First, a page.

Children - Key Activity 12A


Provide Clinic Hours Beyond the Typical Work Day


This key activity involves all seven elements of person-centered population-based care: address social needs.


Practices may take many approaches to provide family-friendly access to care. A potentially transformative approach is to shift clinic hours beyond the typical work hours. For example, you may choose to offer early morning hours or evening hours at your clinic a couple of days a week, as needed.

Telehealth technology may also be used to supplement and provide flexible hours, as clinicians or other staff may be more able or willing to work early or late hours from their homes. By enabling clinicians to see patients remotely or off-site, telehealth also can reduce the overhead costs of running the practice for longer hours.

Families need accessible healthcare to ensure that children have the opportunity to grow and develop to their fullest potential. Meeting the twin goals of on-time well-child visits (WCVs) and childhood immunizations requires that children and families have access to preventive care. Flexible clinic hours can expand families’ access to care and could be a good match for staff preferences as they balance work and life responsibilities. As such, the AAP includes family-friendly office hours in its list of office strategies for improving immunization rates.

Beyond flexibility, practices should try to be compliant with DMHC timely access standards for appointment availability. All licensed CA managed care plans are accountable for providing this level of access to their members and annually monitor their contracted primary and specialty providers on these standards. Moreover, Federally Qualified Health Centers (FQHCs) also need to be in compliance with Health Resources & Services Administration (HRSA) requirements for hours of operation, which generally means providing extended hours.

Incorporating family preferences for expanded clinic hours is a strategy to foster equitable health outcomes through expanded access to care. Families with low-income or shift work may have very little flexibility with their working hours and multiple competing priorities for their time. Consider providing increased late afternoon and evening access on weekdays to accommodate higher numbers of visits during after-school and after-work hours. Additionally, consider providing weekend hours, such as limited Saturday morning to early afternoon hours.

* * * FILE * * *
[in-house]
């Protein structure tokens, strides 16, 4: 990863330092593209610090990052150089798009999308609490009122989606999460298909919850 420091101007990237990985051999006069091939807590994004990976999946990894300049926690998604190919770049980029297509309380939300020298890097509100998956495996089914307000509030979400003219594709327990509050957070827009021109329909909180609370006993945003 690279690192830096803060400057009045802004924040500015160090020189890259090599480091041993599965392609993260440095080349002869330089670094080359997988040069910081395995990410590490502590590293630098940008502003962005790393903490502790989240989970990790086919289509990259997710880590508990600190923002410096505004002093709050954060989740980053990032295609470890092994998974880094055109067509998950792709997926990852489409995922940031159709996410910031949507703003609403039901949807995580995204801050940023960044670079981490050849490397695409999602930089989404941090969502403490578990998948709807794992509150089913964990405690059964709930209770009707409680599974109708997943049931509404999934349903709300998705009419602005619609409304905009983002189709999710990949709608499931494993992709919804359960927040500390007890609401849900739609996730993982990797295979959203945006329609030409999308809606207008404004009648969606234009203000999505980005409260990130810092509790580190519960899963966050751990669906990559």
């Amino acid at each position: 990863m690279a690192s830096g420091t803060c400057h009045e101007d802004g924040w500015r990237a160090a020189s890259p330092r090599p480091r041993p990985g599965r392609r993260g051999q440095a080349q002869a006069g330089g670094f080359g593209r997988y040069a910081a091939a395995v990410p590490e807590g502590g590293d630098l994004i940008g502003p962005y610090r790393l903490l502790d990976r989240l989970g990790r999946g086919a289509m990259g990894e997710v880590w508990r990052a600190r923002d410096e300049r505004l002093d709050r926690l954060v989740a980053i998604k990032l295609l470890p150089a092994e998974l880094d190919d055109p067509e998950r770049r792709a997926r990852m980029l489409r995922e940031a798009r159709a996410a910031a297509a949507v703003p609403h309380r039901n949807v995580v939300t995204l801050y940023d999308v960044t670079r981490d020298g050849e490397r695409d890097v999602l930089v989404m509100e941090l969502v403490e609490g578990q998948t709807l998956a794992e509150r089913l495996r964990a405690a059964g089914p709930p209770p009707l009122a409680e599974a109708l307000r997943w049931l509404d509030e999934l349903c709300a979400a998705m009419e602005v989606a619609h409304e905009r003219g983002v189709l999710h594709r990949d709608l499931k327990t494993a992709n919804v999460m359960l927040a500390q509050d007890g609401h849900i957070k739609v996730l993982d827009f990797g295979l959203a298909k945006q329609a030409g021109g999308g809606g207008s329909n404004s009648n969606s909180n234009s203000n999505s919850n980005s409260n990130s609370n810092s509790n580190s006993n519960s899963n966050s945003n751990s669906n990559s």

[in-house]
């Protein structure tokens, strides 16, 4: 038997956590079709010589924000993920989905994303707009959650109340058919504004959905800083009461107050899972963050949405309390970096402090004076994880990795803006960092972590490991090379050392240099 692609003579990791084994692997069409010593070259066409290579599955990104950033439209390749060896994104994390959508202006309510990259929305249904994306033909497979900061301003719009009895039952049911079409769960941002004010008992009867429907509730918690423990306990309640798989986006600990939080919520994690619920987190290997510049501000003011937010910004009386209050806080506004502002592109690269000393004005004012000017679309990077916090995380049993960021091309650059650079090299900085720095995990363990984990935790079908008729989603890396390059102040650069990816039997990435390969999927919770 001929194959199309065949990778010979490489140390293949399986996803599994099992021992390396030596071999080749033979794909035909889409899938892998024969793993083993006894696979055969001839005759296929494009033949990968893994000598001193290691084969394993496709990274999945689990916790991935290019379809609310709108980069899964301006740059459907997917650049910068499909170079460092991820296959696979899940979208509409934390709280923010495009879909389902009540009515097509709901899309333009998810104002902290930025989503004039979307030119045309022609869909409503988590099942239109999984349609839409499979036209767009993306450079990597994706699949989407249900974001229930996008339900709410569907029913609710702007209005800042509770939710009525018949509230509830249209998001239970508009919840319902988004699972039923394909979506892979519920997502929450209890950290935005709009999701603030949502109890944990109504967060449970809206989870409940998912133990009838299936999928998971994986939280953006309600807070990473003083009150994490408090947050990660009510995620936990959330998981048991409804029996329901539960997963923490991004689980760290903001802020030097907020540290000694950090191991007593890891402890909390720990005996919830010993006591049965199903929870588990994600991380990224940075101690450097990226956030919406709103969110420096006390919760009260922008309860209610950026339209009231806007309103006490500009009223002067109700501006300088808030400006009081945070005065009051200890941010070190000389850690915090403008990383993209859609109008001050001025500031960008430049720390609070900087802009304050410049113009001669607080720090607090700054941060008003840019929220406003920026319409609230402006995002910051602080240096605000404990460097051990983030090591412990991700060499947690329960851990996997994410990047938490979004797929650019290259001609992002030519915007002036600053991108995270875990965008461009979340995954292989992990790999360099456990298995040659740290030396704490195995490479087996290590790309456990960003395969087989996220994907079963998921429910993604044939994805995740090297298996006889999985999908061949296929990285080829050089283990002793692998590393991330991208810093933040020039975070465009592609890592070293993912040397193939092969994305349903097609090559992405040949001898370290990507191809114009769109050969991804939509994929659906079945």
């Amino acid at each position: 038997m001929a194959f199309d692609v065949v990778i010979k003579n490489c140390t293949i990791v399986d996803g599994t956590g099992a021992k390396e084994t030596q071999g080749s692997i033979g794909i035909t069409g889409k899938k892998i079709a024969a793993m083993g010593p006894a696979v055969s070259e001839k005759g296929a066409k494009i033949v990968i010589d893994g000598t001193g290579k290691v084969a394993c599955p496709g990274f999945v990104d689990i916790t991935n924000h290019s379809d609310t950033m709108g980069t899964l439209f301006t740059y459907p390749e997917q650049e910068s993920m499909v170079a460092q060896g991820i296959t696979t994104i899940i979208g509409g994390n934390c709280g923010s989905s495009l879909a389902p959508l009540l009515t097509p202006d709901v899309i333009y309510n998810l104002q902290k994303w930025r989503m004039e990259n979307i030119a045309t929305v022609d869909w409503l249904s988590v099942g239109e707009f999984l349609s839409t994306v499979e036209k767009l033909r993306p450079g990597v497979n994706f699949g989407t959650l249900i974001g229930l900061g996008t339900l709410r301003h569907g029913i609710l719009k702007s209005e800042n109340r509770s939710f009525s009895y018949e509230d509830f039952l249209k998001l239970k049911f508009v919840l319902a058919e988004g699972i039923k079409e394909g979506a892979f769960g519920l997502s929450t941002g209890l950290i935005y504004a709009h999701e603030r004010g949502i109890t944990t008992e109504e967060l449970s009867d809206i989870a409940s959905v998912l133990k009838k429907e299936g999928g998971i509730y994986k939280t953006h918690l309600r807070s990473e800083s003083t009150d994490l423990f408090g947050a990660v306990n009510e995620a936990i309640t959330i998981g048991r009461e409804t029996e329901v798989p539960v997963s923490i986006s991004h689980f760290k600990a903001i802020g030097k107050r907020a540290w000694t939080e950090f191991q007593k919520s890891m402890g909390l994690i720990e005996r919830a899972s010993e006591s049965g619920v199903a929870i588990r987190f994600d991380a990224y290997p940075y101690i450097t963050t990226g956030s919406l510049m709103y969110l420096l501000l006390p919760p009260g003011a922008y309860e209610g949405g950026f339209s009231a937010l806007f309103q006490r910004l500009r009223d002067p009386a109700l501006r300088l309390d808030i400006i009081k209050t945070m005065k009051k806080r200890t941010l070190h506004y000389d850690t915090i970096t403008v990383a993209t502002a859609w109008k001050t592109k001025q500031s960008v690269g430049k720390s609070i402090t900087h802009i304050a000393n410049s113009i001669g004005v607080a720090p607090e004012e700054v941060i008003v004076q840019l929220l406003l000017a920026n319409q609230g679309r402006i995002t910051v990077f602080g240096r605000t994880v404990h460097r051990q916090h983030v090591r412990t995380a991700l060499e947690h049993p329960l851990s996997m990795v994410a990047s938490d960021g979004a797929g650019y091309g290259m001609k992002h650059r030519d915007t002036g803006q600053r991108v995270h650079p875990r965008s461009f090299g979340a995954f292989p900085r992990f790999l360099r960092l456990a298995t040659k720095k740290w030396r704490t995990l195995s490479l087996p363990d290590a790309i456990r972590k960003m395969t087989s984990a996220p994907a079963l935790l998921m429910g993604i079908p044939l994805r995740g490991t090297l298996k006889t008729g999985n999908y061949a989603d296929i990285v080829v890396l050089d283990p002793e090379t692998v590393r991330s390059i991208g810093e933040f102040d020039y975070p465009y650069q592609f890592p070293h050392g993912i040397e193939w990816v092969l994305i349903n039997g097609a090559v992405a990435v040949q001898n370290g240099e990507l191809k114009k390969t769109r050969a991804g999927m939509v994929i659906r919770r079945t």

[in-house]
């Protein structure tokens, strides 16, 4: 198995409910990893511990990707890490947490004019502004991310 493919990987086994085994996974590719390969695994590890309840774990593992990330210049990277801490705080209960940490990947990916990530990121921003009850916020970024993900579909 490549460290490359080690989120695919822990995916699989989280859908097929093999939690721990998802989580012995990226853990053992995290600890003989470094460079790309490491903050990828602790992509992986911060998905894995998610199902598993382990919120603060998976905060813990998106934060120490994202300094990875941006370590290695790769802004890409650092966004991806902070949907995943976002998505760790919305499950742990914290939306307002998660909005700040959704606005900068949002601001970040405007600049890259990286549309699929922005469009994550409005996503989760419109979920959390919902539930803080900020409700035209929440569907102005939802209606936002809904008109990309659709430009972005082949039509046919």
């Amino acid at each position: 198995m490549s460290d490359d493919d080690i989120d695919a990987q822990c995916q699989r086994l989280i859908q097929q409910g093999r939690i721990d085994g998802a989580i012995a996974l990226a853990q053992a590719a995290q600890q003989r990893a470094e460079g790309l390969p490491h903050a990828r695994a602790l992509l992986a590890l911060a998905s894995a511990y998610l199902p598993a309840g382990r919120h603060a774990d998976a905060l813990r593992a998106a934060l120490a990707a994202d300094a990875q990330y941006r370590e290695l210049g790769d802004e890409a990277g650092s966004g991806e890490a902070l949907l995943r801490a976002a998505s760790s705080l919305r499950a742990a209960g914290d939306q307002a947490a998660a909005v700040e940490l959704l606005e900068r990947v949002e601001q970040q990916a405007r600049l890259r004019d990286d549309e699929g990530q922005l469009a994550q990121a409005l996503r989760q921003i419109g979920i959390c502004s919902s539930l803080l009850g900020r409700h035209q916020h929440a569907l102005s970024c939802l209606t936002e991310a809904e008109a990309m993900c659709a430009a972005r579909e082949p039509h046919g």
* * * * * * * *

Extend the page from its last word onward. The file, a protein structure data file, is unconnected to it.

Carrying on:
In addition, this population may face multiple other obstacles to participating in regularly scheduled preventive care visits that are important to learn about, including need for medical interpreter services for non English-speaking members. Of note, the DMHC and DHCS mandate that medical interpreter services are available when needed during all appointments.

Action steps and roles

1. Review current clinic operating hours and available data on missed appointments.

Suggested team member(s) responsible: Director or QI lead

The practices’ data manager or QI lead should stratify the data on WCV completion and immunization rates to identify groups of children who are not meeting goals. Be sure to filter the data by patient demographics to identify subpopulations of children who are unable to keep appointments in the current system.


2. Learn family preferences about clinic hours.

Suggested team member(s) responsible: Staff member

Practice leadership should identify a staff member or peer leader who is very skilled in empathic listening to reach out to parents and families to learn what gets in the way of children participating in WCVs and being immunized. Ask open-ended questions about families’ preferences for accessing care. You could include specific questions about times that would be convenient to the family.


3. Query staff to learn their preferences about working hours.

Suggested team member(s) responsible: Human resources staff or clinic leadership.

Clinic leadership or human resources staff may query the staff team along similar lines, asking about their perception of what gets in the way of families participating in care and their preferences about working hours.


4. Test flexible clinic hours.

Suggested team member(s) responsible: Director

Review what you learned and run a small-scale test, scheduling families to fill slots in one or two shifts of the preferred flexible clinic hours. Continue testing different time slots until the team is satisfied that you have learned as much as you need to designate an expanded clinic schedule. Be aware that this step may need to be repeated at intervals to gauge emerging preferences of patients and staff.


5. Designate an expanded clinic schedule and track the results.

Suggested team member(s) responsible: Director, human resources staff, QI lead

Implement a clinic schedule that incorporates the most-attended appointment windows. Draw staff time based on staff preferences to the extent possible and partner with staff to minimize disruptions in work/life balance. QI lead should review the rate of kept appointments during the flexible hour windows, and compare them to the rate of kept appointments during usual business hours.

For additional interventions to improve appointment access, consider open access scheduling and/or same-day appointments, using a similar careful testing and implementation approach.